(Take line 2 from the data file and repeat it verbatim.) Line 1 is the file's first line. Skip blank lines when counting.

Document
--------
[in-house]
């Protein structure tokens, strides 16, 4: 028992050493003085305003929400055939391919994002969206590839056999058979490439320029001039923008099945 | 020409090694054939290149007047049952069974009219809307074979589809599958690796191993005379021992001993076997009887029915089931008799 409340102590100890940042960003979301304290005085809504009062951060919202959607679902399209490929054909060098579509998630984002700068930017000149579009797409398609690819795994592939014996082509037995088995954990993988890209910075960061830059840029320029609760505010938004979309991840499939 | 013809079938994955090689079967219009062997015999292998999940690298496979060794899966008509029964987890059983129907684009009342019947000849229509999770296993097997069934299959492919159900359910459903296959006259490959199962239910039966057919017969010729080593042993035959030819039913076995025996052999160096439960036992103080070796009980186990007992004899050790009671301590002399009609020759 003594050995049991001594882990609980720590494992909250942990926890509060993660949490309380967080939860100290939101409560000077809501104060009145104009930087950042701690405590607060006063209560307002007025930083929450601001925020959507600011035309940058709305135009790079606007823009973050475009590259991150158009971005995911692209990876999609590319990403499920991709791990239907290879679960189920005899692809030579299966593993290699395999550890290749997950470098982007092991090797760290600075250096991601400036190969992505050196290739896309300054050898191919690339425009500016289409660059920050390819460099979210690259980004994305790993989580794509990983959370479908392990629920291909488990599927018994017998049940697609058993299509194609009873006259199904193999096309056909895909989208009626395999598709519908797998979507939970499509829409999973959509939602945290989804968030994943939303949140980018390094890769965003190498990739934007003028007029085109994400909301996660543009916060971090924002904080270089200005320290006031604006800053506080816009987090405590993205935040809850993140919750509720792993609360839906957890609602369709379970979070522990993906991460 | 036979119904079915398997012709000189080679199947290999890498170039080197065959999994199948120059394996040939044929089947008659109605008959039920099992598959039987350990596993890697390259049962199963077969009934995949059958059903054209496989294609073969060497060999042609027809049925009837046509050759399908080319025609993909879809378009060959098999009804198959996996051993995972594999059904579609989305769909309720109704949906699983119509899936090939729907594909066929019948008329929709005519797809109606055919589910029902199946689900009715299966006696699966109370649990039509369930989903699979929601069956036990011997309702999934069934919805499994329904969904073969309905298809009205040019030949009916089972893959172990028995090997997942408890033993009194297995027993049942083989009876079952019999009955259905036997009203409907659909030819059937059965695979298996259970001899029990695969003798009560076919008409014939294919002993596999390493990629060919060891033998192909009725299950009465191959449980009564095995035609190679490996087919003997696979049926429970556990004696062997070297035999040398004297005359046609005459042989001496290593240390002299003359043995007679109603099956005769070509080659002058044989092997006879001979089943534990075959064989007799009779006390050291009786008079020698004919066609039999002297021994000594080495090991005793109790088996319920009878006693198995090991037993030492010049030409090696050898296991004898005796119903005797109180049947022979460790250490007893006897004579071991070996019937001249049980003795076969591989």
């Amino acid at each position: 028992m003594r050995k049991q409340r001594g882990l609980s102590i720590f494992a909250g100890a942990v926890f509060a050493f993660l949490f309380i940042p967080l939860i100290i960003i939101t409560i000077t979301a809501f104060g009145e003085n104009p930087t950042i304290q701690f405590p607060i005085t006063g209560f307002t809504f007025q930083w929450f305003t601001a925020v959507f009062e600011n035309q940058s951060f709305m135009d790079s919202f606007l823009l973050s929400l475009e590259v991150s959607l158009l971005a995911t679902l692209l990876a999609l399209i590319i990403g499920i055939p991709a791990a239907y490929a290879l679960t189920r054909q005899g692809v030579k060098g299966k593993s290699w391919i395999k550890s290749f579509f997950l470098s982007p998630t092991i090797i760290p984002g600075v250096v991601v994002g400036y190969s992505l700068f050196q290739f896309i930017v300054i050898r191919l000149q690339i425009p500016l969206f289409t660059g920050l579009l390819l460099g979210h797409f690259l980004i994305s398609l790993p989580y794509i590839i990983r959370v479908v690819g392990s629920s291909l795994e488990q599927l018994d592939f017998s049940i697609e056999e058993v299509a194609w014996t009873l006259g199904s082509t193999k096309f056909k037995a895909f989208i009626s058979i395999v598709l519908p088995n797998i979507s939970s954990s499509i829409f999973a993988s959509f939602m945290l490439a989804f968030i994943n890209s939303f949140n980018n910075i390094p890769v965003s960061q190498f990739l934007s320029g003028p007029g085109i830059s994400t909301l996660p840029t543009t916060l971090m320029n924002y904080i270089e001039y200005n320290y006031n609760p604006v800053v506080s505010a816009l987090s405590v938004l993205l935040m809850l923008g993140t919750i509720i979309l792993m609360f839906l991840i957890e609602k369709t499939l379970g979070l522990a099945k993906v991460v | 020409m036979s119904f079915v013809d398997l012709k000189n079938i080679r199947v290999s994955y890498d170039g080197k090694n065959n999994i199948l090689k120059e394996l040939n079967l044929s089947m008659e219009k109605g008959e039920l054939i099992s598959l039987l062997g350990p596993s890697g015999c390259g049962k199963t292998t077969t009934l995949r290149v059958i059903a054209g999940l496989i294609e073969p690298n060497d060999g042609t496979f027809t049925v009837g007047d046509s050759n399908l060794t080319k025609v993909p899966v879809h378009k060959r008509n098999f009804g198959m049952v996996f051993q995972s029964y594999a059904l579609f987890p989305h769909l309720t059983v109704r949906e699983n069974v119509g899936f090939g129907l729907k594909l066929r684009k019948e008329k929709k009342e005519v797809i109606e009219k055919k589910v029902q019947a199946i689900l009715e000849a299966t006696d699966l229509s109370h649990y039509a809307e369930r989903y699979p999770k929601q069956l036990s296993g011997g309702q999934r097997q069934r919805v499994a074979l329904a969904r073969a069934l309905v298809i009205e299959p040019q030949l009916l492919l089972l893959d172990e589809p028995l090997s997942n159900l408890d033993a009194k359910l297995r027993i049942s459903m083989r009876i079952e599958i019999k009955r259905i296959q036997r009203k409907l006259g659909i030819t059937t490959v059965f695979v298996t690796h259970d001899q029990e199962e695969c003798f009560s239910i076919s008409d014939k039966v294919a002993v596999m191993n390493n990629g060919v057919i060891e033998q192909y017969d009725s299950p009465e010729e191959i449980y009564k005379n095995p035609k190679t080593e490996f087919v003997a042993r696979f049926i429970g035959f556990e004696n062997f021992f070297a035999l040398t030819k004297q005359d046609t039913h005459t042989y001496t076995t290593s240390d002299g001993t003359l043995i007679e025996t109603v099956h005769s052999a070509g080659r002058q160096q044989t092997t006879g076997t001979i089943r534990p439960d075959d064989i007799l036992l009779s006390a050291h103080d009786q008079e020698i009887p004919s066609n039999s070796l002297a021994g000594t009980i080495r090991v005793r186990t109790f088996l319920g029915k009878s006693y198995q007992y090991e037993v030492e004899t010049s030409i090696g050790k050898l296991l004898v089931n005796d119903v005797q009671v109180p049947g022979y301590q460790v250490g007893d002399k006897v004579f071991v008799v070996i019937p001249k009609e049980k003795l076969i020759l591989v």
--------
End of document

């Protein structure tokens, strides 16, 4: 028992050493003085305003929400055939391919994002969206590839056999058979490439320029001039923008099945 | 020409090694054939290149007047049952069974009219809307074979589809599958690796191993005379021992001993076997009887029915089931008799 409340102590100890940042960003979301304290005085809504009062951060919202959607679902399209490929054909060098579509998630984002700068930017000149579009797409398609690819795994592939014996082509037995088995954990993988890209910075960061830059840029320029609760505010938004979309991840499939 | 013809079938994955090689079967219009062997015999292998999940690298496979060794899966008509029964987890059983129907684009009342019947000849229509999770296993097997069934299959492919159900359910459903296959006259490959199962239910039966057919017969010729080593042993035959030819039913076995025996052999160096439960036992103080070796009980186990007992004899050790009671301590002399009609020759 003594050995049991001594882990609980720590494992909250942990926890509060993660949490309380967080939860100290939101409560000077809501104060009145104009930087950042701690405590607060006063209560307002007025930083929450601001925020959507600011035309940058709305135009790079606007823009973050475009590259991150158009971005995911692209990876999609590319990403499920991709791990239907290879679960189920005899692809030579299966593993290699395999550890290749997950470098982007092991090797760290600075250096991601400036190969992505050196290739896309300054050898191919690339425009500016289409660059920050390819460099979210690259980004994305790993989580794509990983959370479908392990629920291909488990599927018994017998049940697609058993299509194609009873006259199904193999096309056909895909989208009626395999598709519908797998979507939970499509829409999973959509939602945290989804968030994943939303949140980018390094890769965003190498990739934007003028007029085109994400909301996660543009916060971090924002904080270089200005320290006031604006800053506080816009987090405590993205935040809850993140919750509720792993609360839906957890609602369709379970979070522990993906991460 | 036979119904079915398997012709000189080679199947290999890498170039080197065959999994199948120059394996040939044929089947008659109605008959039920099992598959039987350990596993890697390259049962199963077969009934995949059958059903054209496989294609073969060497060999042609027809049925009837046509050759399908080319025609993909879809378009060959098999009804198959996996051993995972594999059904579609989305769909309720109704949906699983119509899936090939729907594909066929019948008329929709005519797809109606055919589910029902199946689900009715299966006696699966109370649990039509369930989903699979929601069956036990011997309702999934069934919805499994329904969904073969309905298809009205040019030949009916089972893959172990028995090997997942408890033993009194297995027993049942083989009876079952019999009955259905036997009203409907659909030819059937059965695979298996259970001899029990695969003798009560076919008409014939294919002993596999390493990629060919060891033998192909009725299950009465191959449980009564095995035609190679490996087919003997696979049926429970556990004696062997070297035999040398004297005359046609005459042989001496290593240390002299003359043995007679109603099956005769070509080659002058044989092997006879001979089943534990075959064989007799009779006390050291009786008079020698004919066609039999002297021994000594080495090991005793109790088996319920009878006693198995090991037993030492010049030409090696050898296991004898005796119903005797109180049947022979460790250490007893006897004579071991070996019937001249049980003795076969591989």